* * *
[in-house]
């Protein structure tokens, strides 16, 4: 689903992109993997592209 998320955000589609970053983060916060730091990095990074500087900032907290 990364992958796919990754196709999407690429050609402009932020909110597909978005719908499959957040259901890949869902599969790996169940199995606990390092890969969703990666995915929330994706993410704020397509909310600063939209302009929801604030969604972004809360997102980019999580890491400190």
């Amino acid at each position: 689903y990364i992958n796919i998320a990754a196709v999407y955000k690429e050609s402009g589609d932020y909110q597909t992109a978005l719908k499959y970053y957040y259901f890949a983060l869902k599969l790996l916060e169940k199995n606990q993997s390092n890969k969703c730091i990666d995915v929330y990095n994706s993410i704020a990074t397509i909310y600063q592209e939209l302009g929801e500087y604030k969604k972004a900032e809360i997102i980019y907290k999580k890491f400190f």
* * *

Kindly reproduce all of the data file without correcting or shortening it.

[in-house]
């Protein structure tokens, strides 16, 4: 689903992109993997592209 998320955000589609970053983060916060730091990095990074500087900032907290 990364992958796919990754196709999407690429050609402009932020909110597909978005719908499959957040259901890949869902599969790996169940199995606990390092890969969703990666995915929330994706993410704020397509909310600063939209302009929801604030969604972004809360997102980019999580890491400190």
């Amino acid at each position: 689903y990364i992958n796919i998320a990754a196709v999407y955000k690429e050609s402009g589609d932020y909110q597909t992109a978005l719908k499959y970053y957040y259901f890949a983060l869902k599969l790996l916060e169940k199995n606990q993997s390092n890969k969703c730091i990666d995915v929330y990095n994706s993410i704020a990074t397509i909310y600063q592209e939209l302009g929801e500087y604030k969604k972004a900032e809360i997102i980019y907290k999580k890491f400190f």